Little wonder why Interswitch has recently partnered with Interstellar to jointly develop blockchain-powered infrastructure services and solutions. Akeem Lawal, Managing Director, Transaction Switching and Payment Processing (Purepay) at Interswitch explained that the partnership underscores the company's intent on driving blockchain enabled solutions on the continent. He said, "This new alliance underscores the directional evolution of our blockchain innovation strategy which is premised on our strategic intent of developing a native, proprietary enterprise-grade distributed ledger technology stack that is practically tailored to the African context. This enables us to progressively digitise multiple industry value-chains across African markets whilst also supporting the actualisation of the Pan-African Payment Ecosystem, riding the wave of opportunities created by such initiatives as the AfCFTA".
Information security experts also assert that that blockchain can enable peer-to-peer payments without an intermediary, leveraging a robust multilateral net settlement system as the Interswitch blockchain platform.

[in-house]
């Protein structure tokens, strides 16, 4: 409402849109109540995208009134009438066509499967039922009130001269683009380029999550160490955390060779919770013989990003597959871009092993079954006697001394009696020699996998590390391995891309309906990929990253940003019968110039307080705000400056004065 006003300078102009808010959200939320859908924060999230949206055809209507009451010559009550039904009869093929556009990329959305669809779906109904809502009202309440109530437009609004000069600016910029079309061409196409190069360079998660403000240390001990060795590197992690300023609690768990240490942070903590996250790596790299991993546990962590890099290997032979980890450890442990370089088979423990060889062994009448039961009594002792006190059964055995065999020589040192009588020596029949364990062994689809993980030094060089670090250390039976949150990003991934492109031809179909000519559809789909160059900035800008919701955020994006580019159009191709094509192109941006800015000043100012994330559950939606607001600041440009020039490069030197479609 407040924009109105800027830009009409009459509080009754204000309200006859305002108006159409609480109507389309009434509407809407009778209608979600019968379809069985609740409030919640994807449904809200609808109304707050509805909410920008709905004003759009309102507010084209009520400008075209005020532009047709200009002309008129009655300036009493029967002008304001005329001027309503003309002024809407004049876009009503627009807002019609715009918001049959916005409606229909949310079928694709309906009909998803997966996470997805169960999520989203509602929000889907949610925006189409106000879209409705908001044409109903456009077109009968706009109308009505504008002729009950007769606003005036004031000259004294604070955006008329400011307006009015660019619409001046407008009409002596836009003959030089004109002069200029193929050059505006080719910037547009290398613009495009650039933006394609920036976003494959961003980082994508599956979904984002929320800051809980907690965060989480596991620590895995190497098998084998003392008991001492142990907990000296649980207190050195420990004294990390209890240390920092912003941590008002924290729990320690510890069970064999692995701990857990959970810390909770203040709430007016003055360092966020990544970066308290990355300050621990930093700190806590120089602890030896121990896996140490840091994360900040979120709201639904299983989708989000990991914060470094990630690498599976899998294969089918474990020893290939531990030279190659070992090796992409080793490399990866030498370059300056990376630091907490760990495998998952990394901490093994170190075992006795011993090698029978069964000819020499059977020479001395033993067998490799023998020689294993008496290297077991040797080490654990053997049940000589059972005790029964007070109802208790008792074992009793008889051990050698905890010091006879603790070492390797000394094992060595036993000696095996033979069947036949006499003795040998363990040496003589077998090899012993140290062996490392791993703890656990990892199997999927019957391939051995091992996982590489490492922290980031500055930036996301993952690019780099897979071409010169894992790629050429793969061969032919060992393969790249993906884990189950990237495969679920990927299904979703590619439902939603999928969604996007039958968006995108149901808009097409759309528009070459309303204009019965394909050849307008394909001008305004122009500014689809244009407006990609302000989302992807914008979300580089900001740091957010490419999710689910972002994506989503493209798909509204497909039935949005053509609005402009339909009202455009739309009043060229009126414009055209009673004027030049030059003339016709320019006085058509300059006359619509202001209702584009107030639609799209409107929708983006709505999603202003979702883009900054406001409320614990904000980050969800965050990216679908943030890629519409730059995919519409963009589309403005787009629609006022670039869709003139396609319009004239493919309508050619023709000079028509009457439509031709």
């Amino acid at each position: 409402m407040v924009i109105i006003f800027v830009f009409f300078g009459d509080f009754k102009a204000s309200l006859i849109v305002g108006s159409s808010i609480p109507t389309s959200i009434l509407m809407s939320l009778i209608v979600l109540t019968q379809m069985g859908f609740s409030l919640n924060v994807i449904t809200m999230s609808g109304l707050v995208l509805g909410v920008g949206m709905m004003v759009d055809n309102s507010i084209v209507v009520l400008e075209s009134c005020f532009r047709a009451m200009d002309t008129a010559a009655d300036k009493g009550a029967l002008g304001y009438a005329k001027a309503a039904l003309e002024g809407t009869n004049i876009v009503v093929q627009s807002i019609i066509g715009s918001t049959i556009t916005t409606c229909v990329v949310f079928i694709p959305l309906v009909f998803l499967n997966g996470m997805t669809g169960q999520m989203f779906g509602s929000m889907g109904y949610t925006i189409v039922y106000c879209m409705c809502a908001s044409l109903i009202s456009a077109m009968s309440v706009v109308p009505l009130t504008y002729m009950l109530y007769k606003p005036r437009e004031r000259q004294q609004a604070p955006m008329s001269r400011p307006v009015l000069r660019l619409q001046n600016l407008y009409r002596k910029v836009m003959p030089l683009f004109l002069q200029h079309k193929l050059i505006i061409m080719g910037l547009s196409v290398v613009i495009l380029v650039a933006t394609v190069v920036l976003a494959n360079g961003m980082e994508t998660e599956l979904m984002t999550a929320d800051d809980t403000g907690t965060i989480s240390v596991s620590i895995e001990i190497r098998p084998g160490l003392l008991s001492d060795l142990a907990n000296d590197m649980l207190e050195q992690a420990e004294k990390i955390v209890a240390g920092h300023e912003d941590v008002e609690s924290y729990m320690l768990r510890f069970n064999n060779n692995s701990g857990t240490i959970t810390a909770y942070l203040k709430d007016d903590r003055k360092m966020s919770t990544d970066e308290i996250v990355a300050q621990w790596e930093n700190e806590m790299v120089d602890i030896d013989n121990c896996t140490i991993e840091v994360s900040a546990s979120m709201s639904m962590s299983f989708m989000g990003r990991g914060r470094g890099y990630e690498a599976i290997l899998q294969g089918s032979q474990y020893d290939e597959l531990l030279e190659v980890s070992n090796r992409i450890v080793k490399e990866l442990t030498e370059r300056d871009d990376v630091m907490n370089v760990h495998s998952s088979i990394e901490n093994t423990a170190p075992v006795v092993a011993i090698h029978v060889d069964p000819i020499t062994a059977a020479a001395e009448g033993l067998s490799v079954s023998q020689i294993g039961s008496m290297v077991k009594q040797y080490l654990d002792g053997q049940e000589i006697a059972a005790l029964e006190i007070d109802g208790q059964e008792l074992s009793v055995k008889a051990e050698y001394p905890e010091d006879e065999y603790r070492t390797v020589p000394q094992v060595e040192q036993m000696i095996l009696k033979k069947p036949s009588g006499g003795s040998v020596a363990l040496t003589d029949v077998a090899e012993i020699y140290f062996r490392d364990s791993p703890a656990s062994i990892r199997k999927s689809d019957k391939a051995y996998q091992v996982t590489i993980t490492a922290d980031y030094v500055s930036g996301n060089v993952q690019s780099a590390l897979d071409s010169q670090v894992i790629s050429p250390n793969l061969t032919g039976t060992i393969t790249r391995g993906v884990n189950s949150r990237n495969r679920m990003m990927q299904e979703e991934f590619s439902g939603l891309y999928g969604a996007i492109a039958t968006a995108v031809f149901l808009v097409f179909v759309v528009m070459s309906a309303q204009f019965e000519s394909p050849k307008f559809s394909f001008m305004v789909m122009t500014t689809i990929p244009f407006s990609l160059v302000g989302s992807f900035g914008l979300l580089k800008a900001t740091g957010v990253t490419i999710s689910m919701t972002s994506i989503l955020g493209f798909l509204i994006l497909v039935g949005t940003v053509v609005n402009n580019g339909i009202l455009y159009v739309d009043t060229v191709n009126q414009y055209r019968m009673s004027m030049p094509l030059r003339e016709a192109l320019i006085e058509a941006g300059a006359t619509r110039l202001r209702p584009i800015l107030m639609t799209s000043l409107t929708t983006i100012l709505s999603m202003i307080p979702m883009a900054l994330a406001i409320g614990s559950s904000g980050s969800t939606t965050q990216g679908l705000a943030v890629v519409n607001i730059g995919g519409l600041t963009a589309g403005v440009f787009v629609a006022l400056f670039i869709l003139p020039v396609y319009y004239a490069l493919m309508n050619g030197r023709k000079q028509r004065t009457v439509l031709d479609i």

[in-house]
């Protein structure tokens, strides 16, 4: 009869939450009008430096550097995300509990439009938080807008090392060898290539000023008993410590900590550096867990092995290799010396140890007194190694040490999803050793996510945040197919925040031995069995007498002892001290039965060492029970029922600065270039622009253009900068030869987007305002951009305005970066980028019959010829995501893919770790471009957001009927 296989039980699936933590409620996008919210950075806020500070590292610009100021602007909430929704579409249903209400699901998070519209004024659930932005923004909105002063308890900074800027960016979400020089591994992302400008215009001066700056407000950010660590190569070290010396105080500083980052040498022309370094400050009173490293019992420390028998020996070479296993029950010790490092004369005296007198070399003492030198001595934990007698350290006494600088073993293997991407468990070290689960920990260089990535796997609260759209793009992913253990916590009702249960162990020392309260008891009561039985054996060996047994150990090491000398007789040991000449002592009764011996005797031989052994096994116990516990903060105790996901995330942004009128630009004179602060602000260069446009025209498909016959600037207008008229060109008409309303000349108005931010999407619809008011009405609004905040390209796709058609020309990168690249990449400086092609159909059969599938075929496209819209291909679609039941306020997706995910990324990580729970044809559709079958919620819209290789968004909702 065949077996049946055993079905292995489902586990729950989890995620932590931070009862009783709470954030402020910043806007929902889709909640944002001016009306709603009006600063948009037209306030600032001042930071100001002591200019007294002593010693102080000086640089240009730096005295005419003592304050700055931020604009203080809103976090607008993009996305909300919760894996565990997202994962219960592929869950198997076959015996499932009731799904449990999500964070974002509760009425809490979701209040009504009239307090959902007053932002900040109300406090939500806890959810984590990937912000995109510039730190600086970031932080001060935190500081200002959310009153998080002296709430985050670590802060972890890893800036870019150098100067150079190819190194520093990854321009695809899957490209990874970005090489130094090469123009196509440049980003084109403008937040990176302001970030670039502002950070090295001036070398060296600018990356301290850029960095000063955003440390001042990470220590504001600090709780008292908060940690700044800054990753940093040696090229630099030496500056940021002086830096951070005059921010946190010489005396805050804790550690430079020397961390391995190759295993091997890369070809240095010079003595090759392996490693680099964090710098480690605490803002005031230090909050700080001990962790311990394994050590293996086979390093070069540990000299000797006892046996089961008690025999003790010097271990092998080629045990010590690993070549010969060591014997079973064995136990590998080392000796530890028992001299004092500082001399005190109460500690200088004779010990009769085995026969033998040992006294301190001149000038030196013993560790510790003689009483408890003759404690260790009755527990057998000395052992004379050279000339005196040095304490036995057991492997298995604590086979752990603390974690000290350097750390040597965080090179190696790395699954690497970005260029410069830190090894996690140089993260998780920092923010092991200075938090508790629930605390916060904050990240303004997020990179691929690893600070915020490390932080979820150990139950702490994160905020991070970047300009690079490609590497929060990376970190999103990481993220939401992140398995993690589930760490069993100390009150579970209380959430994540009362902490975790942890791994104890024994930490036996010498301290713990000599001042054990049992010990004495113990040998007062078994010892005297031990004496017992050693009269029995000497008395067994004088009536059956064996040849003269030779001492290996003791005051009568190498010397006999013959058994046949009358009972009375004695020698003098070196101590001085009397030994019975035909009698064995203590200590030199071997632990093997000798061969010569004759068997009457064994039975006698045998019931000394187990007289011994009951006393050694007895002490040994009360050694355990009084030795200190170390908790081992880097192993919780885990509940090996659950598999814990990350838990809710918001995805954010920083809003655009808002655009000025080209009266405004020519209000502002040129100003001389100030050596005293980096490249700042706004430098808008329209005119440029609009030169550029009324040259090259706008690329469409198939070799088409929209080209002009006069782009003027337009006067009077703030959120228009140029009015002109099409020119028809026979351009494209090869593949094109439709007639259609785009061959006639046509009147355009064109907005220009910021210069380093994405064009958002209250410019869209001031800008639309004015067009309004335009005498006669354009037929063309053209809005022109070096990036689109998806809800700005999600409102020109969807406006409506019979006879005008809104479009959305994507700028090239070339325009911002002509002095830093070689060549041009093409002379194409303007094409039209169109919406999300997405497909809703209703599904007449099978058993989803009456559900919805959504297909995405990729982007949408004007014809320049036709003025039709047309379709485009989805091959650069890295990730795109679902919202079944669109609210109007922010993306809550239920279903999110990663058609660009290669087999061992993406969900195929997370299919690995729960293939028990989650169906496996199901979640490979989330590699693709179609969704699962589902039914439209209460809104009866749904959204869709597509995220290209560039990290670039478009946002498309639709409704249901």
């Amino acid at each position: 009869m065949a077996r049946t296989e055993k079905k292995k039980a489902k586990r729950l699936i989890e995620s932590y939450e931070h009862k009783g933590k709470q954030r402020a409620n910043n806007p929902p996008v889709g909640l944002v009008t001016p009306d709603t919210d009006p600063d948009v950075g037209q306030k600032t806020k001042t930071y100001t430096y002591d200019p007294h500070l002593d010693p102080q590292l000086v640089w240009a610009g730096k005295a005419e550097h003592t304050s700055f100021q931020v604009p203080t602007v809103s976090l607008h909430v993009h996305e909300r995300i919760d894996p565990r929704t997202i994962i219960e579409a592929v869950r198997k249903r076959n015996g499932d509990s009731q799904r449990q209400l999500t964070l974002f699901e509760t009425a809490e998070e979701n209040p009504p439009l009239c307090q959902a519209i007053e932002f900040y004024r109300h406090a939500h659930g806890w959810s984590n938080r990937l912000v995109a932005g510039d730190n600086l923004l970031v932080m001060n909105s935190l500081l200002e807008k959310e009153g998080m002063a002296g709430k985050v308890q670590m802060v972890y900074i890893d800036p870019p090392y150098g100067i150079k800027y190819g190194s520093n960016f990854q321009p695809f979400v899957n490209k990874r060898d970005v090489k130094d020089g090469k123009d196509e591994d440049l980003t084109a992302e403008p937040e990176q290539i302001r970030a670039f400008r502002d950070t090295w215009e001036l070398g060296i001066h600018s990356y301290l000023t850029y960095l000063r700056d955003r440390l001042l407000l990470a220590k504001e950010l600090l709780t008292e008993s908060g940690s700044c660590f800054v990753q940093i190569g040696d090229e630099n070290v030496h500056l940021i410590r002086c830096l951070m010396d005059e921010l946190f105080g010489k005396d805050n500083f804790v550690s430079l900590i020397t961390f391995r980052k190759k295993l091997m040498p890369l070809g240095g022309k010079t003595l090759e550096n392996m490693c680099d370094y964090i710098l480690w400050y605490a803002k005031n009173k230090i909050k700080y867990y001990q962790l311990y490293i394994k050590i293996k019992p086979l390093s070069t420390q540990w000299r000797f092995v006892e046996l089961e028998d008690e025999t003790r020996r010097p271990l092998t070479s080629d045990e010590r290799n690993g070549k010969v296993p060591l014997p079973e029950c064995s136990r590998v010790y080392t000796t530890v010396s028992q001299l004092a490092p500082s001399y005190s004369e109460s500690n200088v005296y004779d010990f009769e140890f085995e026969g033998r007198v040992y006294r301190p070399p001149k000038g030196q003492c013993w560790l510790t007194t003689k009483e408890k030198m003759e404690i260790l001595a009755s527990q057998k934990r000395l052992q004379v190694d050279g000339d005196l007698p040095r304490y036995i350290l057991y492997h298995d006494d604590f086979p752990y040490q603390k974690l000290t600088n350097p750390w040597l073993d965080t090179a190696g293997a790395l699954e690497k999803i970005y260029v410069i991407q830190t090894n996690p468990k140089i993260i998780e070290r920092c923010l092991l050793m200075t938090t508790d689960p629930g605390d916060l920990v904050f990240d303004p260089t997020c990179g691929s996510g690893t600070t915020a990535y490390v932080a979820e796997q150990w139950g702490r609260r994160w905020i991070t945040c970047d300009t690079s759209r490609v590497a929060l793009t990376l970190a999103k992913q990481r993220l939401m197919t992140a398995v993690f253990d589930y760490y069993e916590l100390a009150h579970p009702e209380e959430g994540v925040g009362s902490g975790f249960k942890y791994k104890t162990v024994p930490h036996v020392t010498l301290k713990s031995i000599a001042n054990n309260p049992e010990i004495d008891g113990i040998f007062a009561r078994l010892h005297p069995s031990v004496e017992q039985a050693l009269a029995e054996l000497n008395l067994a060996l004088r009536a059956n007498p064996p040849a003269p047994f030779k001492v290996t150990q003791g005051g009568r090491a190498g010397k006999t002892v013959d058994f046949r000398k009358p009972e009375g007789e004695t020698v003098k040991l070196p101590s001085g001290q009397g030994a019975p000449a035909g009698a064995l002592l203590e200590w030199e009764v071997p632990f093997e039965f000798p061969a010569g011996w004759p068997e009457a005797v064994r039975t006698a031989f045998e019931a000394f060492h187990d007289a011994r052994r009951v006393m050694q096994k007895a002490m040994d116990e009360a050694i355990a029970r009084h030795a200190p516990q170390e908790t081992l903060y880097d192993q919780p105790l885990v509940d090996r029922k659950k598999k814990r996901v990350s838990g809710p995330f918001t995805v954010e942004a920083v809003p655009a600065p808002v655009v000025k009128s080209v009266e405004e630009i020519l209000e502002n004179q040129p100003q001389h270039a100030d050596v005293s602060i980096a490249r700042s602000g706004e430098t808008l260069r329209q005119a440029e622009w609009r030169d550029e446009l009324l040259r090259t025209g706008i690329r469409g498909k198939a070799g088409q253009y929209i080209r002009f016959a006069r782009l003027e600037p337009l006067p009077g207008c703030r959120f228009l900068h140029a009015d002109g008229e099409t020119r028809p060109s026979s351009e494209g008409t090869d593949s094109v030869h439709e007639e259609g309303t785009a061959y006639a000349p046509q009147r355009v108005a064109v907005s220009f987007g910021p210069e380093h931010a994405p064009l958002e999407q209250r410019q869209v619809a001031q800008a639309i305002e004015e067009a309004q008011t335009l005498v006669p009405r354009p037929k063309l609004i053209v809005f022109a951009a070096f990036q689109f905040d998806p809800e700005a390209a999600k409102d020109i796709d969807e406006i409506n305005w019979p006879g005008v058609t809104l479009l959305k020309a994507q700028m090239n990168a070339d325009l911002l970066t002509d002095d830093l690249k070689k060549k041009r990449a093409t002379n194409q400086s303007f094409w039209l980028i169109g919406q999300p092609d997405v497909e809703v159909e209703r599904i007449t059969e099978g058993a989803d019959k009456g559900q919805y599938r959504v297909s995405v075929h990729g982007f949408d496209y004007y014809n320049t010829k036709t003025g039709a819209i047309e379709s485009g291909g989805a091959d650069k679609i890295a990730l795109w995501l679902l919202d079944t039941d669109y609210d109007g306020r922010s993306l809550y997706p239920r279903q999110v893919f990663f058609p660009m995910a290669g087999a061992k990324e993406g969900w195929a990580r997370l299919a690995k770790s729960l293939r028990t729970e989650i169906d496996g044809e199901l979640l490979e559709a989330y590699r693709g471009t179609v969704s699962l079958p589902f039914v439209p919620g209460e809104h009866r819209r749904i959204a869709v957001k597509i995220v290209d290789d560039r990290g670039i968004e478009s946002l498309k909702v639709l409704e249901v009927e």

As explained in the whitepaper, blockchain is a chain of blocks that solves the problem of centralisation, hence it is said that blockchains are decentralised digital ledgers which utilise cryptographic algorithms to verify the creation and transfer of digitally represented information over a peer-to-peer network. The technology is built on the principles of decentralisation, transparency, auditability, security and privacy, which are poised to encourage quick adoption especially amongst digital natives.
The whitepaper emphasised that blockchain technology has the potential to foster innovation and broaden access to banking systems for countries and provide greater access to financial services in developing and emerging markets like the African continent. Therefore, African financial institutions need to position their business strategically to embrace this new and disruptive technology.
However, to achieve this, the whitepaper identified the following as some of the steps that need to be taken.
The Whiteness of a White Paper
Other insights shared in the whitepaper include various use cases in finance, education, insurance, health, law, governance, travel, supply chain, amongst others. The paper further noted that technical, regulatory, and institutional challenges need to be addressed to encourage the adoption and acceptance of blockchain by businesses
and individuals in Africa.
To download the whitepaper, visit https://www.interswitchgroup.com/blockchain